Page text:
The fourth factor, of course, applied differently to defendant and Daniels. Admission of the other-crimes evidence would cause no ostensible prejudice to defendant because there was no allegation he was involved in the robbery of the taxi driver. But it certainly would have caused prejudice to Daniels because, according to what the prosecutor learned during his interview, S.P. was prepared to testify that Daniels was a participant in the earlier robbery.
In short, there is no doubt that a principled Cofield analysis permitted defendant's eliciting S.P.'s testimony about the taxi robbery and the use of the same weapon in its commission, and the judge erred in finding the testimony inadmissible.
Moreover, although the trial judge made no reference to it, a more permissive standard is applied when a defendant seeks to use other-crimes evidence defensively. That is, "a less stringent test of relevancy applies and prejudice to the defendant is not a factor." State v. Franklin, 384 N.J. Super. 306, 310 (App. Div. 2006) (citing State v. Garfole, 76 N.J. 445, 452-53 (1978)). As to relevance, the other-crimes evidence need only have a "rational tendency" to engender a reasonable doubt about an essential element of the State's case. State v. Fortin, 178 N.J. 540, 591 (2004) (quoting State v. Sturdivant, 31 N.J. 165, 179 (1959), cert. denied, 362 U.S. 956, 80 S. Ct. 873, 4 L. Ed. 2d 873 (1960)). For example, in State v. Parsons, 341 N.J. Super. 448, 458 (App. Div. 2001), we held that the defendant had a right to elicit evidence regarding a police detective's prior bad conduct, observing among other things that the detective's credibility would be a fair target if he were called as a witness for the prosecution. And, Garfole clearly held that prejudice is not a factor when other-crimes evidence is elicited by the defendant. 76 N.J. at 452.
For these reasons, we conclude that the trial judge erred insofar as he held inadmissible S.P.'s testimony regarding an earlier robbery in which she participated with Daniels and Coleman using defendant's handgun.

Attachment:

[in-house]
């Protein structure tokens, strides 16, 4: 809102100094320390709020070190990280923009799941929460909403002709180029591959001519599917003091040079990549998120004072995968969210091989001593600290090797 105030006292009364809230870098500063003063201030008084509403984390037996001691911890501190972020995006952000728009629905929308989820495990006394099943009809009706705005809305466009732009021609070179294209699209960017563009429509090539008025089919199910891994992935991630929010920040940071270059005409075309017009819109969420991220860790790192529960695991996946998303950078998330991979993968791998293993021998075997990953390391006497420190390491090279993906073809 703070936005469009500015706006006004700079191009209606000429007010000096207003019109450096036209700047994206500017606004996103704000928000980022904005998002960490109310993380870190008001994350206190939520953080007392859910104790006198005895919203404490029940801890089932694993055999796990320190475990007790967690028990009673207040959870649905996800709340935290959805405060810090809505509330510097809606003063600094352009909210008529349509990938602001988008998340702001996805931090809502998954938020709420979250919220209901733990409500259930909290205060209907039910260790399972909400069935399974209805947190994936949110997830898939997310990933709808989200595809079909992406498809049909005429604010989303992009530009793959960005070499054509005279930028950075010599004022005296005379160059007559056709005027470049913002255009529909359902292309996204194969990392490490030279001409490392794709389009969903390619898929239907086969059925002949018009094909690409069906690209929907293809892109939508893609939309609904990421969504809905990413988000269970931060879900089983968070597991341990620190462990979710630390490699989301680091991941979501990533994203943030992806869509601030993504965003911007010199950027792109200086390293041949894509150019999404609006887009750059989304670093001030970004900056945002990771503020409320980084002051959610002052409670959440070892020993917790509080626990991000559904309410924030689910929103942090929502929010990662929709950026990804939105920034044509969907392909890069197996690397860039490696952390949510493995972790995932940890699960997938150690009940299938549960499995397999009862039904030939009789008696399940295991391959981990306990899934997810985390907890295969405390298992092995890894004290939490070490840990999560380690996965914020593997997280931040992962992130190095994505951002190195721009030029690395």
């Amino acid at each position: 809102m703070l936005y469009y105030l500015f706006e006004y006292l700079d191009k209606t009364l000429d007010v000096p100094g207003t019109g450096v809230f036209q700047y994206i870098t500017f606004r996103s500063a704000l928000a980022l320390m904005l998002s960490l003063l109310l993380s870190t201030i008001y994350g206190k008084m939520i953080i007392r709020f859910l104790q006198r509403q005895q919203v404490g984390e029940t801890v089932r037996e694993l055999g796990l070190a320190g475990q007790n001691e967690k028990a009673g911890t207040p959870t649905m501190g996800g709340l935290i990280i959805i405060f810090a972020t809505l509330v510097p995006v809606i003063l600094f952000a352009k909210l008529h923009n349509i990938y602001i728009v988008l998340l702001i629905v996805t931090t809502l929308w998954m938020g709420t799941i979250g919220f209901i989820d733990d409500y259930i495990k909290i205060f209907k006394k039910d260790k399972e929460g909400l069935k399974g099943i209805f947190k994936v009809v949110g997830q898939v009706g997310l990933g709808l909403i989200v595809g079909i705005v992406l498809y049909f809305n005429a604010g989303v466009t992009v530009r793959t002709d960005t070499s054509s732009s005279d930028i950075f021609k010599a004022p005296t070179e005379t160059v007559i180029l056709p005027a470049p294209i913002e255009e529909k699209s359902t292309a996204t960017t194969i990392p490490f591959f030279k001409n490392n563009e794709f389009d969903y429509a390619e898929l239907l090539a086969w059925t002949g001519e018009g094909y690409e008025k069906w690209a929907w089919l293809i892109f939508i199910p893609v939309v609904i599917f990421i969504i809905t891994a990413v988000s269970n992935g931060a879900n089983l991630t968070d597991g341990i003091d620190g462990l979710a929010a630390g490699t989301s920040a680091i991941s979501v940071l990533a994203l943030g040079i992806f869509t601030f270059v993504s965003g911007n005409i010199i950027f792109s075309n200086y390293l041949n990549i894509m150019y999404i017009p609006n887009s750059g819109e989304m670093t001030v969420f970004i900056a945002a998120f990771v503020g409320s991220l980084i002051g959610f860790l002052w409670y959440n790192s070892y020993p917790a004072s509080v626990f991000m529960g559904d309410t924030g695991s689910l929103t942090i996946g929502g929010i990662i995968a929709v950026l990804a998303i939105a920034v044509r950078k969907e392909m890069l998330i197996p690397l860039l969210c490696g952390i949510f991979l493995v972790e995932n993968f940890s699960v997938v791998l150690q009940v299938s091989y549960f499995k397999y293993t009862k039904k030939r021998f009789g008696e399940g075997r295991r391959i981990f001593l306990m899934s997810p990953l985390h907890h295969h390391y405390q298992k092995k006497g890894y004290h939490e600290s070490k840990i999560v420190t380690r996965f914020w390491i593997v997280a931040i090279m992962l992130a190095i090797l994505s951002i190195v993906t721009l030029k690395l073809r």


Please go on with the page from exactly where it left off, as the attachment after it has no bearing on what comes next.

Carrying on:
This dovetails with the additional error in denying a mistrial. That is, the judge was rightfully concerned about the prejudice to Daniels, but that would not have been a factor had defendant and Daniels been tried separately. Of course, severance was not previously sought because defendant did not know of S.P.'s participation in an earlier armed robbery with Daniels by the time the joint trial started. That discovery was not made until the prosecutor interviewed S.P. after the trial had commenced.
We agree that only a mistrial could have avoided this unfortunate Hobson's choice between the prejudice to Daniels if the testimony was elicited from S.P. and the prejudice to defendant if it was not, and we conclude the judge's choice of excluding this evidence was greatly prejudicial to defendant and deprived him of a fair trial.
Defendant's right to a fair trial was also prejudiced when S.P. was cross-examined about the circumstances that resulted in her residing with Gerald Knox, a friend of Daniels. During a break in this testimony and outside the presence of the jury, the prosecutor expressed a concern about Knox being in the courtroom in violation of a sequestration order
Unbeknownst to me or the [c]ourt, [Knox] has been sitting in the courtroom during the entire testimony today. The only time the witness has admitted on the witness stand when she lied was with regard to, quote unquote, Mr. Knox.
Mr. Knox has apparently been staring at the witness. I think the jury is entitled to know that not only did Mr. Knox violate the order of sequestration by being in the courtroom, but he's staring at the witness, and [the jury] should be apprised of that when they take into consideration her testimony.
In one sense, these comments seemed odd coming from the experienced prosecutor. That is, one can only wonder why, if the prosecutor knew Knox was in the courtroom "during the entire testimony," he made no quicker objection. In addition, he did not assert that Knox was staring or attempting to intimidate S.P., only that he "apparently" had been staring at her. Clearly, the prosecutor had no personal knowledge of the events.
The answer to these perplexing concerns was soon provided by the judge, who stated: "[a]ctually, I brought it to your attention. I asked you to come to the bench and pointed it out." The prosecutor, who was likely unaware of Knox's presence or what Knox may have been doing while present, nevertheless insisted S.P. "has been intimidated." The judge asked whether the State wanted a mistrial, which the prosecutor eschewed, and their colloquy continued
[THE PROSECUTOR]: I think I've been misled. That man should not have been in this courtroom staring at my witness while she is now backing up and admitting that she's told a false story with regard to him. I should have known that. The [c]ourt should have known that. You issued an order at my request, and he remained, and nobody
THE COURT: Don't forge[t] the important piece, I brought it to your attention.
[THE PROSECUTOR]: And now I'm asking that the violation be remedied and the Court Rule allows for an instruction to remedy that violation.
By this point in the colloquy, both defense counsel stated they would not call Knox as a witness. But the judge persisted, and in response to the prosecutor's request for a remedy, the judge ruled that Knox would not be permitted to testify. With that, the prosecutor said "[t]hen I sit down, Judge," suggesting the State was satisfied that Knox's elimination as a witness was a sufficient remedy.
That, however, did not end the matter for the judge. Again, the judge's comments reveal his own keen interest in what had occurred despite the lack of any additional request by any party